Late last week, I picked up my PowerBook from Tekserve, where a new hard drive was being installed to it after my last one died. I’m very happy to have it back, but the task of getting everything installed to it again has been a real pain. Every time I sit down to take care of a particular task on my computer — paying bills or writing a blog post or sending an email — it reminds me of at least one or two other bits of software that I haven’t yet installed. It’s remarkable how many little programs and utilities I’ve become dependent on over the past few years.
Well, I guess this has always been the case, because even back in the pre-historic days of System 7, Mac OS 8 and 9, I always had a surfeit of Control Panels and Extensions installed on my system, their icons crawling across the screen in a lengthy parade with each start-up of my Mac. I was thinking back to how I delayed the process of switching over from Mac OS 9 to Mac OS X, a stalling tactic based largely on how ‘indispensible’ a lot of those add-ons seemed to me at the time. I didn’t want to move over to the new operating system without them, but now I use almost none of them, and perhaps only a small number of programs with equivalent feature sets.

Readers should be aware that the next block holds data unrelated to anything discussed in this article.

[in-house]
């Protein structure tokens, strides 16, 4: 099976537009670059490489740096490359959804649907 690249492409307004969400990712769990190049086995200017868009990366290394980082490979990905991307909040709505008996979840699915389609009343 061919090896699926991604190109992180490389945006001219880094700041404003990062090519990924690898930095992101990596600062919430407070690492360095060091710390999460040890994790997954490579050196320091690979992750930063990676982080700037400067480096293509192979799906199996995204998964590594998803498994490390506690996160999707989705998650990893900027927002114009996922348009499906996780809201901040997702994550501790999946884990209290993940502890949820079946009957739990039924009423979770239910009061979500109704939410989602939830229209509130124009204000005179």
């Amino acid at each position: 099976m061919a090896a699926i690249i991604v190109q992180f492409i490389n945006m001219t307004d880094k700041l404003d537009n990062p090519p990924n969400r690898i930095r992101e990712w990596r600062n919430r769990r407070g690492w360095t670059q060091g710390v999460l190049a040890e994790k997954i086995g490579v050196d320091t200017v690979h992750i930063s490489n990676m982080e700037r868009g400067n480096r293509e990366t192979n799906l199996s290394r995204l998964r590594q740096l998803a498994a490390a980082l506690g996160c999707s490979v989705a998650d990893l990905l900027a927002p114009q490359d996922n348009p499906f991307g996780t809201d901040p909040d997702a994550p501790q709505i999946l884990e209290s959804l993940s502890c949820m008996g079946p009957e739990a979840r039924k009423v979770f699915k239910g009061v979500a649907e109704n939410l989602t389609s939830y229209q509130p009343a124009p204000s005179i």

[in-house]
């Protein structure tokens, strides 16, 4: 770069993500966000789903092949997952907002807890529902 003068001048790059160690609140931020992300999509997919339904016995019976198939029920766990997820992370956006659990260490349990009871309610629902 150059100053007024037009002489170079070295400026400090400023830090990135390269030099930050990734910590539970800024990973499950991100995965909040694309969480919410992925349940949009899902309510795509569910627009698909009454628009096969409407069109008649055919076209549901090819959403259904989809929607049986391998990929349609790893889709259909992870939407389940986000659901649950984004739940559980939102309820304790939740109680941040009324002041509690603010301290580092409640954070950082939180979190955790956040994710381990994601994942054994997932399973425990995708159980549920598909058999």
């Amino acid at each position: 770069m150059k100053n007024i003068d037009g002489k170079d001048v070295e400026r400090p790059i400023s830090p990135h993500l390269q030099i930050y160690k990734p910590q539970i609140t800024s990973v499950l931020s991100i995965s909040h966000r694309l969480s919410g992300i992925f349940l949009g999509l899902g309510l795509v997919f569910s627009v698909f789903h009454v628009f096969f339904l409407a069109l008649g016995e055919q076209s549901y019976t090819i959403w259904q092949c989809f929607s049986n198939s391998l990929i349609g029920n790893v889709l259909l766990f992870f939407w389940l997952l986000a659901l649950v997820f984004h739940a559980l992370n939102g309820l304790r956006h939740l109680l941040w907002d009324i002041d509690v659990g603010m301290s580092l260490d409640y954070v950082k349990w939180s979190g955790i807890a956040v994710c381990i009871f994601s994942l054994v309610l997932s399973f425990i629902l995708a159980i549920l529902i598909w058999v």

Then I realized there’s probably an entirely new generation of Macintosh users today who have no idea how the Mac OS worked before Mac OS X, no idea what those utilities were and how they functioned. At about five years old, Mac OS X is getting to the point where any vestige of newness is quickly fading away. It’s no longer new at all, it’s an institution. All of which made me feel a bit old.